If they know that you’ll always be there to remind them and keep them on track, they’ll start to rely on you too much.
This isn’t healthy, because their education is their responsibility, not yours.
The goal is to be there to support and encourage them, not to do the things they should be doing themselves.
And if they falter, don’t go down the “I told you so” route. There’s no point kicking them when they’re down.
Instead, use the approach described in Tip #5.
7. Focus on the positives
Given that you’re reading this article, there are probably a lot of negatives that you could focus on, such as:
- Your children don’t enjoy learning
- They’re not motivated
- They’re not managing their time well
- They’re not performing well in school
- They don’t have a positive attitude
- They don’t display resilience
- They lack concentration
But this is precisely why you must refocus on the positives.
The more nagging and lecturing you do, the more likely it is that a power struggle will ensue. As a result, they’ll be unlikely to adopt a positive learning attitude.
If they aren’t performing well in school, focus on the concepts they’ve been mastering.
Focus on the areas in life in which they’ve been making progress, instead of harping too much on their shortcomings.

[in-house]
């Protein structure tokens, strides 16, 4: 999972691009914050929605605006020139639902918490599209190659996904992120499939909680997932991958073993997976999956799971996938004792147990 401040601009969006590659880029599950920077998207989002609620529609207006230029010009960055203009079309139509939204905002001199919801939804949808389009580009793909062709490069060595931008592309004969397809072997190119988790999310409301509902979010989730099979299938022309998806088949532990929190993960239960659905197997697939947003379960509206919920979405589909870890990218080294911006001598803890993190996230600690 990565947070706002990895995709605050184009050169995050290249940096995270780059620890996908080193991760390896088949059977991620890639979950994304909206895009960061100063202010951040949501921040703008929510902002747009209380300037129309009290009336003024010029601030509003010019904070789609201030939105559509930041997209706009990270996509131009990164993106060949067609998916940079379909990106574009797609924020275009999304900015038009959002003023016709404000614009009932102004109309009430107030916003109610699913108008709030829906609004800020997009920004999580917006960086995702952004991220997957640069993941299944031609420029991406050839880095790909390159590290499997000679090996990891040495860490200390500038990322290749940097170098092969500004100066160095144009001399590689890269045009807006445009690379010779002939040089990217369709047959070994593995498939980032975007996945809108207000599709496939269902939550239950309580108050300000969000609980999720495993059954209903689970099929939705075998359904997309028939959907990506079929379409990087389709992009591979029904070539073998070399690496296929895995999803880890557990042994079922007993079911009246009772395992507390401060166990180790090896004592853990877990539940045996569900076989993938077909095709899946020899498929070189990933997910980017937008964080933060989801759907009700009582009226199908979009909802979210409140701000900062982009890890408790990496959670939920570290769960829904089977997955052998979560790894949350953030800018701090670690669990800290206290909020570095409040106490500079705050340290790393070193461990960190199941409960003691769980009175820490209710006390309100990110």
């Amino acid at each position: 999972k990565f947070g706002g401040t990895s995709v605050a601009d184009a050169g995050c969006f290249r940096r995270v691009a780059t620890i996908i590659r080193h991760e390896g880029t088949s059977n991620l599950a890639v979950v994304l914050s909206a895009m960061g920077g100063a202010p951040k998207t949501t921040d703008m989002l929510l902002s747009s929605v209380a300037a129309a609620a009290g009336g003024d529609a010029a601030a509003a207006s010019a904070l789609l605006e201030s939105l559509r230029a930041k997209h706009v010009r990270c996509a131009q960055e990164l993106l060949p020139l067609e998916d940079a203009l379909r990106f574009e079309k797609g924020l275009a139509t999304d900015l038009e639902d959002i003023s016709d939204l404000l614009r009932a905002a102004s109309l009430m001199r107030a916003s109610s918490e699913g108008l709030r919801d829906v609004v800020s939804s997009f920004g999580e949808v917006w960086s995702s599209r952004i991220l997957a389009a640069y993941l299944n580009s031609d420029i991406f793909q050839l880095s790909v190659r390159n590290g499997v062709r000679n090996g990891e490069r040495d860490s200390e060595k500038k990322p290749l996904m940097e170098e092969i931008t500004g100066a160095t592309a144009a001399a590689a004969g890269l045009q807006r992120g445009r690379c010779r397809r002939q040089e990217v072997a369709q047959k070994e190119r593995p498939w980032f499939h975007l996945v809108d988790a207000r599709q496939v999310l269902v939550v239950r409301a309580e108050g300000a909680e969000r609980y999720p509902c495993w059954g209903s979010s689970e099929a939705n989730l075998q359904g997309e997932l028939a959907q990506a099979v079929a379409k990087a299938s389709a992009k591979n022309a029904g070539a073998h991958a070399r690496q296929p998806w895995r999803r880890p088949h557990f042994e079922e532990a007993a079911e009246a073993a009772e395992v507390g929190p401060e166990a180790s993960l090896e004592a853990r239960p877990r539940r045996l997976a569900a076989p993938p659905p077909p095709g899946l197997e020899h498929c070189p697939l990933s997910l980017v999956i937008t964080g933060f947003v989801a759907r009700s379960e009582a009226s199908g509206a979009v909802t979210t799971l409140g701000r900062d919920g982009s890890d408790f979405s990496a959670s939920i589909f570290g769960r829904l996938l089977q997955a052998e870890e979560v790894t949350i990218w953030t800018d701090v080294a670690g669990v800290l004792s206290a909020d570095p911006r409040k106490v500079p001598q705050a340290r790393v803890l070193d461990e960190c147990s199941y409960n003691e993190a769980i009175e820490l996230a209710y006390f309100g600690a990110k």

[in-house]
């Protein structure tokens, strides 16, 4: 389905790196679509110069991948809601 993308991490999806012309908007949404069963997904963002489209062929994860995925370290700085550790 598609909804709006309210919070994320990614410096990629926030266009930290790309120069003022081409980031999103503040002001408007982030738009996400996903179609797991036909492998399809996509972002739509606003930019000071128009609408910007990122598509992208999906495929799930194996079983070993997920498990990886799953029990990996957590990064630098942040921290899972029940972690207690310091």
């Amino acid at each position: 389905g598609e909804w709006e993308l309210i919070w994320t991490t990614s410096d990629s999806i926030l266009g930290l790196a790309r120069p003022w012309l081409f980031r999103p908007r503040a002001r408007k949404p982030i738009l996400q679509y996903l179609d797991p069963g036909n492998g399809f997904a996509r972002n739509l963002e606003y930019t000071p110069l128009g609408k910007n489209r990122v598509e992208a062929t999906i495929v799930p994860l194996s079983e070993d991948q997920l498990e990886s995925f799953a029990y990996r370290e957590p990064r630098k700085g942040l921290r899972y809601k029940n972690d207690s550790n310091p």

8. Talk to your children’s teachers
If you notice that your efforts aren’t making much headway, it might be time to talk to your children’s teachers again.
While you know your children well in a home setting, it’s hard to tell what they’re like in school.
Their teachers may be able to provide some insights and tell you what they’ve been observing about your children.
Go into the meeting with an open mind, and be ready to hear some unpleasant comments about your children.
Maybe they’ve been exhibiting behaviours in school that you’ve never seen at home?
In consultation with the teachers, develop an action plan to help your children going forward.
9. Don’t focus too much on school and grades
You don’t want to be a helicopter parent who’s obsessed with your children’s grades, how they’re doing in school, how much time they’re spending studying, and what they’ve been learning.
While doing well in school is important, there’s more to life than school.
Perhaps your children have other talents and inclinations?
Perhaps they have dreams and ambitions that don’t involve them going to university?
If you find your children getting annoyed because they feel as if you focus too much on school and grades, then give them some space.
If not, the relationship will be damaged. This will make it even less likely that your children will become self-motivated.
If your children dislike studying, try implementing the tips we’ve discussed in this article.
But before you do that, get to the root of the problem. If you don’t, all your efforts will be wasted.
And always remember that you’re there to support your children. As they get older, you’ll be more of a coach and consultant to them – you’re not meant to run their life as a micromanager.
If you keep this in mind, I’m confident that they’ll make excellent progress over time!
Julia Robson is a mother of two girls, and the doggie mum of two Labradors. She is a writer, a runner, and a passionate advocate for a child’s right to be themselves. She blogs on Medium while trying to find the time to set up her own blog.